I was just reading through Forrester's report "The Seven Tenets Of The
Information Workplace" by Erica Driver and Connie Moore.
Among others, it recommends that IT departments acquire usability and
design skills. Note the last sentence in the quote:
"We're just starting to see IT groups design applications ﬁrst and
foremost to adapt to change and give business people powerful
workplaces. These skills will be in short supply, and so consulting
ﬁrms will initially ﬁll the needs of most organizations.
One of the things I am interested as a designer is how we can work better with
developers. If you are lucky enough to work as part of an in-house team you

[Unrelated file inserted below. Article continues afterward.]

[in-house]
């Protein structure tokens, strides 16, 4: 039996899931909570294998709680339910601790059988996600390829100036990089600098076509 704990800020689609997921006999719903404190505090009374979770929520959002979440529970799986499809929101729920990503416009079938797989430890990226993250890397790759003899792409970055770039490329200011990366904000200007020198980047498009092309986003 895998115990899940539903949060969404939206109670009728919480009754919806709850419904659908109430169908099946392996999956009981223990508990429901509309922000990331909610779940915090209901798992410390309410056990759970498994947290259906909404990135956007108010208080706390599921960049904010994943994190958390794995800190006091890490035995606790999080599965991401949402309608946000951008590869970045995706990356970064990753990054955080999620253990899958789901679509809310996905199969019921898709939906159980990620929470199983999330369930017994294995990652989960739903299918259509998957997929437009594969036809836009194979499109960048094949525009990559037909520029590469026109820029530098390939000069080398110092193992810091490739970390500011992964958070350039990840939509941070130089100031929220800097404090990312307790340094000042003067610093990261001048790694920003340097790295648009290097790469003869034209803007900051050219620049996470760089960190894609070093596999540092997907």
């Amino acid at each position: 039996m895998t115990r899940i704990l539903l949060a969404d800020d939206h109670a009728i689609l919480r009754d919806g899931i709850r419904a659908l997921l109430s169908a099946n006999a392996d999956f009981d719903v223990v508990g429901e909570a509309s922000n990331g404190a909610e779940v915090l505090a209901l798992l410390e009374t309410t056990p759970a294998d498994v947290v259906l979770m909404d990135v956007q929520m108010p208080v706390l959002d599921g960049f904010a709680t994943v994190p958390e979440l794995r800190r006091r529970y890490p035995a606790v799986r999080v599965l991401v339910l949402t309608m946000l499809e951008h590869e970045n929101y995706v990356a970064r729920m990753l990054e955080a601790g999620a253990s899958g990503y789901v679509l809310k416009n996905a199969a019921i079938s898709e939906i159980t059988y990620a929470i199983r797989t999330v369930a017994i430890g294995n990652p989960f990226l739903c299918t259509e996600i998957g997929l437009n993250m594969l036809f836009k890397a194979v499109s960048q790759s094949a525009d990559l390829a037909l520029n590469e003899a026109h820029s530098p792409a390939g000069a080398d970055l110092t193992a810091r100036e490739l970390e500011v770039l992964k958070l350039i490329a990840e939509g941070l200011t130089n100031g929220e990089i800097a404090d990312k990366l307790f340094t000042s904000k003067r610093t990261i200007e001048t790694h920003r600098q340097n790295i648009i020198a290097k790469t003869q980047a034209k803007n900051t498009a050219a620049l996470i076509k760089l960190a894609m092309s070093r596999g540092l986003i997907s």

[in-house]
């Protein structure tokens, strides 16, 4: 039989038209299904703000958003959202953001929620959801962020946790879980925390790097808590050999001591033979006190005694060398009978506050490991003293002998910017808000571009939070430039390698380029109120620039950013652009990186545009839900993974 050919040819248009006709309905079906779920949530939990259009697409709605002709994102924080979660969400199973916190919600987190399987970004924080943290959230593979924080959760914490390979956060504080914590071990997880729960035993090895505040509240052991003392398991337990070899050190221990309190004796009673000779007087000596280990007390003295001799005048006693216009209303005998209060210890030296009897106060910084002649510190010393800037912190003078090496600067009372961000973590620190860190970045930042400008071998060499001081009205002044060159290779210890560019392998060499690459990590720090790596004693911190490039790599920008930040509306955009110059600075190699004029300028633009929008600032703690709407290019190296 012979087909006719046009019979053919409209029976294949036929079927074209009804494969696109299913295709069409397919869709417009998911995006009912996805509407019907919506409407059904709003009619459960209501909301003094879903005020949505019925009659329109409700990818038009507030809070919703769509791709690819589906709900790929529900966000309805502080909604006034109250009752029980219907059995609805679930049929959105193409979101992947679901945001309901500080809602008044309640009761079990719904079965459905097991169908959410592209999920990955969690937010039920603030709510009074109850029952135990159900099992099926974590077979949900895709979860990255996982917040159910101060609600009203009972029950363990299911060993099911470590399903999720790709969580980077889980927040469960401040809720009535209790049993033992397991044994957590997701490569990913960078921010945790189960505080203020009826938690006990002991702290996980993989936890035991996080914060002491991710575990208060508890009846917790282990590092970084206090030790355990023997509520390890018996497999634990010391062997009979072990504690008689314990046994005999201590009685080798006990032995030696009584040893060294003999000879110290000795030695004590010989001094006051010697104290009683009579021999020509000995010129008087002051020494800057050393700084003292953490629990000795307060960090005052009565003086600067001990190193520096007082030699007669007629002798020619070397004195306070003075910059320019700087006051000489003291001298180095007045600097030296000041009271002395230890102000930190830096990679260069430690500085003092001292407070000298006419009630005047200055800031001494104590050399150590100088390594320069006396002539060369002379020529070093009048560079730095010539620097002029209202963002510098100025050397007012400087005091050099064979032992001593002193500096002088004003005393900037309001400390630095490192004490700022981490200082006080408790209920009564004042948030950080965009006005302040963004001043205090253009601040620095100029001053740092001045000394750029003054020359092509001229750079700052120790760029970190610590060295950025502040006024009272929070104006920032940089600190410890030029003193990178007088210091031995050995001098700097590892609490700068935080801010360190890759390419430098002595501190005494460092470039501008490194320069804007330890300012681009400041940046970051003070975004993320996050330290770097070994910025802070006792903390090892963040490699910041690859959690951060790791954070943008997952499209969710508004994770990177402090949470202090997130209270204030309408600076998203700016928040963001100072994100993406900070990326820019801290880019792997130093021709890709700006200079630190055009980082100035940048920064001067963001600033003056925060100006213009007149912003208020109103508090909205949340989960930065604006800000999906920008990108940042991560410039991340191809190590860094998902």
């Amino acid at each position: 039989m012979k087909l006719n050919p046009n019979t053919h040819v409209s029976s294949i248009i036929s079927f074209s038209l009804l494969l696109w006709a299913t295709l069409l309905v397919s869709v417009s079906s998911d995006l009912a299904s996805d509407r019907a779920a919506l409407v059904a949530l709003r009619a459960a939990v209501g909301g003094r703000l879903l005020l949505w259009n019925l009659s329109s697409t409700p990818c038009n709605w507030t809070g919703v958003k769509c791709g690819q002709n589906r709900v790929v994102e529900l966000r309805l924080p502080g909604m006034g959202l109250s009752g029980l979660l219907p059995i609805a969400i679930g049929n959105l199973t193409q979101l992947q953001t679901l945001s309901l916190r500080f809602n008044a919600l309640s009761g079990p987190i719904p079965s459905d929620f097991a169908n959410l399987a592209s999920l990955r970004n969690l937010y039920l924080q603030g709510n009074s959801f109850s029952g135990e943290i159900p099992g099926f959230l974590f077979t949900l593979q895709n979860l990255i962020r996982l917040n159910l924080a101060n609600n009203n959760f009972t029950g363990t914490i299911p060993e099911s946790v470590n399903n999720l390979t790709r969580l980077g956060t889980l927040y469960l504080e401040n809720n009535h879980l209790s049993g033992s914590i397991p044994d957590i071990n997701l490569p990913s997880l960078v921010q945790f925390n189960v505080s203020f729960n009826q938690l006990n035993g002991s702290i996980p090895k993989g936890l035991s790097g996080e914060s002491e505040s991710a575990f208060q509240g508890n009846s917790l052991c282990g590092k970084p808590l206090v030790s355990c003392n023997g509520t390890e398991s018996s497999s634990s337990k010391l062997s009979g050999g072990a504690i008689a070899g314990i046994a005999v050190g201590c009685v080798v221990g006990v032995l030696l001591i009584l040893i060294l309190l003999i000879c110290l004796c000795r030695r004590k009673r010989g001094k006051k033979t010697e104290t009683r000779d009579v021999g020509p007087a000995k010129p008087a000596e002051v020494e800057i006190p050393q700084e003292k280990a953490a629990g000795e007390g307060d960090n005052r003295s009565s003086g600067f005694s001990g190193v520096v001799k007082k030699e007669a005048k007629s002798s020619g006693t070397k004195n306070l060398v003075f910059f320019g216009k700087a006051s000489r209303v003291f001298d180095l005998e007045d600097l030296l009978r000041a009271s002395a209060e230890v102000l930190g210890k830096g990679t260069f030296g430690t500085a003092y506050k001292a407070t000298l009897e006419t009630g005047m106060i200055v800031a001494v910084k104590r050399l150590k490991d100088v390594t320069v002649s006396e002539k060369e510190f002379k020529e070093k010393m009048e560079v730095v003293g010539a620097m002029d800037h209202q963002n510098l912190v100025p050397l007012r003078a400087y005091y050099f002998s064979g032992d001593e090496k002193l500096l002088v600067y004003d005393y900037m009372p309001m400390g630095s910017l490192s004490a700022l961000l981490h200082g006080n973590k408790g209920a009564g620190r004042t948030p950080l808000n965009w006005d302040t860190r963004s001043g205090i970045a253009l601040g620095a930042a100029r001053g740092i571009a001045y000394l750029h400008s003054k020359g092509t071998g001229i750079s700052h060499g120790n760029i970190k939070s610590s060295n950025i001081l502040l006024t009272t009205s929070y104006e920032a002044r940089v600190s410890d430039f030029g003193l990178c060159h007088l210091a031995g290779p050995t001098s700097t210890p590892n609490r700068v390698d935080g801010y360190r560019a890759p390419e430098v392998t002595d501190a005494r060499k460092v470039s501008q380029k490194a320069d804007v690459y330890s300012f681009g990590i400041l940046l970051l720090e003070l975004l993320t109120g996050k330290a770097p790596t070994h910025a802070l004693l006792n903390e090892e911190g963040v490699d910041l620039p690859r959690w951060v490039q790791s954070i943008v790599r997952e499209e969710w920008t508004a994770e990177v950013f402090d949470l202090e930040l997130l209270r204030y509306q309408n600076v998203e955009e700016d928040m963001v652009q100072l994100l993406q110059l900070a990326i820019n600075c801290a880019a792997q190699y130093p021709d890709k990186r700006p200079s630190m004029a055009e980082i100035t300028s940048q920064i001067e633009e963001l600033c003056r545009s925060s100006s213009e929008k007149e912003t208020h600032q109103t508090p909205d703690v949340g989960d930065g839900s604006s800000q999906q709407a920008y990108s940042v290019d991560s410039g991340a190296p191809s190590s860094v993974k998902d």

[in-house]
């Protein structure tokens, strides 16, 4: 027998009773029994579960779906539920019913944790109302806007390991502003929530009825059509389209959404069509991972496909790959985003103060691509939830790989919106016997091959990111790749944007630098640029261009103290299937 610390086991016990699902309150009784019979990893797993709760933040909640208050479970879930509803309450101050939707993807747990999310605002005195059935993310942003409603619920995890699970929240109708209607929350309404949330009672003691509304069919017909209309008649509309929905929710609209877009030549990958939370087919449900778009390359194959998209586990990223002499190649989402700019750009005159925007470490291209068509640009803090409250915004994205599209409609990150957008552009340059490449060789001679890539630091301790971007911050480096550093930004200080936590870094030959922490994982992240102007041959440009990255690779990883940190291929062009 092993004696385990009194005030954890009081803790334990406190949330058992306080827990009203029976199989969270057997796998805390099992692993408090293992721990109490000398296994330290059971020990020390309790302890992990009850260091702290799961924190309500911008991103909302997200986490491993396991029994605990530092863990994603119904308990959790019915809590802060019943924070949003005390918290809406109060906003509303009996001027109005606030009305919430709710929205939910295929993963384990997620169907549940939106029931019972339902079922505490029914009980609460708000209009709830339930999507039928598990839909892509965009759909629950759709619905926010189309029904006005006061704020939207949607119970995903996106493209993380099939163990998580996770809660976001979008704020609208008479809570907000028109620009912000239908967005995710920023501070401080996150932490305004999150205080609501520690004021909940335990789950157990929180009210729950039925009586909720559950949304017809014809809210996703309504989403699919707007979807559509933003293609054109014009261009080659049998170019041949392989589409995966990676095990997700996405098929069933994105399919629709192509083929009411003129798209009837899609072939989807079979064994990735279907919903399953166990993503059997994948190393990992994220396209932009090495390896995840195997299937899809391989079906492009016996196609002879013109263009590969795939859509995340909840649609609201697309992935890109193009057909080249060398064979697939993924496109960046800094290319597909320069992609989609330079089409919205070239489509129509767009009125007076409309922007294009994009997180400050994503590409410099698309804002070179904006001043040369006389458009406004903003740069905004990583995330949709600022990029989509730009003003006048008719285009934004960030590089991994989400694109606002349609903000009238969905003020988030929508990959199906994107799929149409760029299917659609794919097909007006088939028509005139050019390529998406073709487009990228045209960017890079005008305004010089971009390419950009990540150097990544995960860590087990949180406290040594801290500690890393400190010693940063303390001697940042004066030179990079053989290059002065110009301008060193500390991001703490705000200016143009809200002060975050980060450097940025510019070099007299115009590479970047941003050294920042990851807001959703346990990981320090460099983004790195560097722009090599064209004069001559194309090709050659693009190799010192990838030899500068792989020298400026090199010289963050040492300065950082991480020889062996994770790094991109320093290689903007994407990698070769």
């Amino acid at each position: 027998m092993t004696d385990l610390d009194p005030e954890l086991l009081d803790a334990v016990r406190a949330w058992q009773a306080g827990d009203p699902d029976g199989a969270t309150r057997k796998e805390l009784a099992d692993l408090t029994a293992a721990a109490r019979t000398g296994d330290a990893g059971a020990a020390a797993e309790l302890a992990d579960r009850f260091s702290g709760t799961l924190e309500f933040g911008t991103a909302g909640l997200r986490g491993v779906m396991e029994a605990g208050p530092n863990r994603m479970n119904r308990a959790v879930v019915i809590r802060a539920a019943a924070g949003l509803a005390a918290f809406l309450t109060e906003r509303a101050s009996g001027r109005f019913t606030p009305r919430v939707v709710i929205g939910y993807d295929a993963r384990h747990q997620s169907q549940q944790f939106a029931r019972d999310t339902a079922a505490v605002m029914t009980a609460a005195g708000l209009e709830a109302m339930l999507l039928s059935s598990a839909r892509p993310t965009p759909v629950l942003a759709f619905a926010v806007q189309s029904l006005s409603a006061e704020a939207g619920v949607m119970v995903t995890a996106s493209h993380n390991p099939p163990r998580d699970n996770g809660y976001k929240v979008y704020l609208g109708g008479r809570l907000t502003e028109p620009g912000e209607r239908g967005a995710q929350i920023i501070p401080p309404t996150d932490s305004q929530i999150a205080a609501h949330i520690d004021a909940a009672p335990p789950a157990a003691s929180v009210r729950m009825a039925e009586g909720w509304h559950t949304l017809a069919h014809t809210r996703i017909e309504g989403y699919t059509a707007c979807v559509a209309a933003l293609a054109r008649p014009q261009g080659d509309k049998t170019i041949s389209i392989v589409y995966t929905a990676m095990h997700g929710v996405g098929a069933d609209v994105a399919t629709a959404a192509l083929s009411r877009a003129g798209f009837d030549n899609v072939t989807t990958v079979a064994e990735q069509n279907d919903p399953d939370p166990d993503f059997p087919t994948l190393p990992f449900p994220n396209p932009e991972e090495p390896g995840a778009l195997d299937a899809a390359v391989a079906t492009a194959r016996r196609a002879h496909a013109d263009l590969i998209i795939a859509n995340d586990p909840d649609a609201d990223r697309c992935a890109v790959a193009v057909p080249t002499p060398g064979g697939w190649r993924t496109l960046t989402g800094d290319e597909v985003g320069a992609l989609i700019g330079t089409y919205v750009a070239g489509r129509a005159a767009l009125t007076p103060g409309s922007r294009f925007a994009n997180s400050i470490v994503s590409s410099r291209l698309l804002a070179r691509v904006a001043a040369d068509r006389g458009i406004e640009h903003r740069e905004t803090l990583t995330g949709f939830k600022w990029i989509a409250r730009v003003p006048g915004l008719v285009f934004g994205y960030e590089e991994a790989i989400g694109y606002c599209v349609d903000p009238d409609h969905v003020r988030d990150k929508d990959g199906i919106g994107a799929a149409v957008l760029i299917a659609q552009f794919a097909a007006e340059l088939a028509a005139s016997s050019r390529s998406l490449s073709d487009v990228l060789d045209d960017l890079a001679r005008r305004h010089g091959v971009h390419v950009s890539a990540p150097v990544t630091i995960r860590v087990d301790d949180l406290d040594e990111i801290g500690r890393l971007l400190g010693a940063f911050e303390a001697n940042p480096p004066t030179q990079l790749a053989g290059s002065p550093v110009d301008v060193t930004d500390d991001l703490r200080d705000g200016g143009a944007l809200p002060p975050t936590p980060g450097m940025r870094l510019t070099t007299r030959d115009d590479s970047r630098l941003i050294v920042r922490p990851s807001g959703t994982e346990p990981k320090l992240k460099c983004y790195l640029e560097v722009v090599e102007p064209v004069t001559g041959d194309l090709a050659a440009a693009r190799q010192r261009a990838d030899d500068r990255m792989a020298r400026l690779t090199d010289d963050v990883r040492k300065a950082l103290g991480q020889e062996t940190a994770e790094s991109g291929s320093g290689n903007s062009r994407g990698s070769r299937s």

probably (hopefully) have a stronger relationship with developers than those
of use who only come in as consultants. Often as a consultant, the only
contact we have with the development team might be through the project
manager or technical lead. So we must rely on our design documents to
deliver our message.
Although we would all like our deliverables to be developer-friendly, they
don't always turn out that way.
We're including a tag cloud in a web tool we're building. I've done a
bit of tooling about the net to see what convention says about how a tag
cloud is best defined but still no real answer as it seems to vary from
place to place.
My understanding of a tag cloud is as follows:
-Holds the top x occurring tags occurring within the system (x being the
number of tags we want to be in out tag cloud).
-Is shown in alpha order or from most recurring to least recurring (but
this style to me doesn't seem to serve the aesthetic whimsy of using the
tag cloud in the first place.